Austin Business Journal by Colin Pope, Editor
This rendering shows what the area around Waller Creek could soon look like. It’s one of dozens of drastic changes to downtown Austin.
For the first time in my 14-year history in this newsroom I can’t rattle off from memory all of the major things happening downtown — or even just the big buildings that will spring up in the coming year. There’s simply just too much going on.
Of course the big news coming from the Austin Business Journal today is that The Driskill Hotelis for sale and Silicon Laboratories Inc. just paid $94 million to buy two buildings on Cesar Chavez Street. And that’s just from today.
During the past couple of months we’ve chronicled so many changes coming to downtown that it has made my head spin. So I took a deep breath, dug into our archives and bubbled up all the notable activity I could find for our rapidly maturing downtown. Here’s the big picture:
Bye-bye quirkly little low-rise neighborhood — 23 stories of condos are being built at 51 Rainey St.Click here to see the SkyHouse.
Thirty-six stories of apartments and shops are going up at West Fifth and Bowie streets, thanks to Endeavor Real Estate Group. That firm is also expected to break ground soon onanother office and retail tower called the IBC Bank Plaza at 500 W. Fifth St.
JW Marriott is turning dirt for Austin’s next convention center hotel at Second Street and Congress Avenue.
The skeleton is up and this apartment tower at Third and Brazos streets is almost done.
Hyatt Place next door to those apartments should be done a bit sooner.Click here for more.
Construction on the old Green Water Treatment Plant site should finally start next year. Expect a lot of mixed-use for theambitious project.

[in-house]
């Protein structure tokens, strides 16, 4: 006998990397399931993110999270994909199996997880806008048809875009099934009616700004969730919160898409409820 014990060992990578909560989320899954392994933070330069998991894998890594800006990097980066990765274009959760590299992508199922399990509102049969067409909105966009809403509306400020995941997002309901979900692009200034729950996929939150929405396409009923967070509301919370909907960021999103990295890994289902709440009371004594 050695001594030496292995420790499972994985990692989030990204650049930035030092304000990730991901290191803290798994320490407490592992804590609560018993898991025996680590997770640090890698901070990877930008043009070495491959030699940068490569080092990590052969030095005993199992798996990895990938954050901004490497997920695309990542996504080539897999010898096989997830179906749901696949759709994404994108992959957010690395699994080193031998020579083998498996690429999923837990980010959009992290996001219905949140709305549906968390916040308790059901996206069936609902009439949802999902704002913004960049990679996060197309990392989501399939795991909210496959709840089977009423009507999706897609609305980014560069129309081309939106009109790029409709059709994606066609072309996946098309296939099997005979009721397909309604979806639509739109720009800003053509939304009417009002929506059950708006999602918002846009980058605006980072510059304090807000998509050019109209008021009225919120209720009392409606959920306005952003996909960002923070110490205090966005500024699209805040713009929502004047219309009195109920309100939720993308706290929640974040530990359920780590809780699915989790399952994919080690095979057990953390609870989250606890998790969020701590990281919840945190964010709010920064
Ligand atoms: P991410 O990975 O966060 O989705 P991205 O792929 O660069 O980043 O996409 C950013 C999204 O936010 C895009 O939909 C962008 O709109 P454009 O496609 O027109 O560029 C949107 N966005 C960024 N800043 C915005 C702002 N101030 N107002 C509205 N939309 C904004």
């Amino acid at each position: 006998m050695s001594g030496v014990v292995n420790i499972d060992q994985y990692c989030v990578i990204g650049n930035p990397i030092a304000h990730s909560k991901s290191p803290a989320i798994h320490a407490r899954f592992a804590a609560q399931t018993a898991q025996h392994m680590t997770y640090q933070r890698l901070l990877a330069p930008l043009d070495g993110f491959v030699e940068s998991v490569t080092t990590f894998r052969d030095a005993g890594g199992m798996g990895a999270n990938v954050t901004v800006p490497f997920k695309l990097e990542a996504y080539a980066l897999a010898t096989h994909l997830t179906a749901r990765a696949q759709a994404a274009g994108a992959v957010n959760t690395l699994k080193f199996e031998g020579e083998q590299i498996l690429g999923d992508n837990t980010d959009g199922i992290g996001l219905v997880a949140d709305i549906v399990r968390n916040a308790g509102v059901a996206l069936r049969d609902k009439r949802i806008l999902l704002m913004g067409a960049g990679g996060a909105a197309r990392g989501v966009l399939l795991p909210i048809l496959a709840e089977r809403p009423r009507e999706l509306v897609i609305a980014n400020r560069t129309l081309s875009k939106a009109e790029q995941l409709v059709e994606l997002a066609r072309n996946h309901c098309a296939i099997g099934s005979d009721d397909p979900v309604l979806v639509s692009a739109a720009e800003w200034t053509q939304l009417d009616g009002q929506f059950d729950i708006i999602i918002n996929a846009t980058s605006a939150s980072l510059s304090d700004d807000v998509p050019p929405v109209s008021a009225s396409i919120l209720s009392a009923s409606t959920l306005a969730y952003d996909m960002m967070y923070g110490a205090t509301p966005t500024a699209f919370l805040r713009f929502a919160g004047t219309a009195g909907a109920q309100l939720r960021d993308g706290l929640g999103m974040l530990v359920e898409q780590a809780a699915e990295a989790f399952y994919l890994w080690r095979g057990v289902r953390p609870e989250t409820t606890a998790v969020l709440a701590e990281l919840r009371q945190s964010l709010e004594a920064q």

The site where Run-Tex’s flagship store sits will go vertical in the future so more people can live downtown.
Waller Creek all the way through downtown is going to change drastically.The renderings on display are exciting a lot of Austinites eager to polish what could potentially become the crowned jewel of downtown.
The 50-story Fairmont Austin will be the second-tallest building in Austin when its built at Cesar Chavez and Red River streets.
This parking lot could very well be the future home of Austin’s flagship hospital.
The Austin Children’s Museum is a step closer to leaving its longtime downtown nestfor a spot in the Mueller neighborhood. That’s bad news for the many who are complaining that downtown isn’t child-friendly.
The Capital Grille, an upscale chain restaurant, is moving into the Warehouse District to space vacated in the past year by The Spaghetti Warehouse Restaurant.
Yet another hotel is in the pipeline for downtown Austin, this one for the northeast corner of East Fifth Street and San Jacinto Boulevard.
World Class Capital Group LLC closed a deal in August on two old, vacant buildings next to the Four Seasons Hotel, presumably so it can be redeveloped as a high-rise.
Downtown has gained some star power. A popular haunt for locals on Second Street was on Urbanspoon’s list of 50 U.S.restaurants for celebrity sightings.
Alex Andrawes recently opened The Red Room Lounge, a speakeasy-style wine lounge, as a means to gain customer feedback that he can use to refine his Web-based wine companies.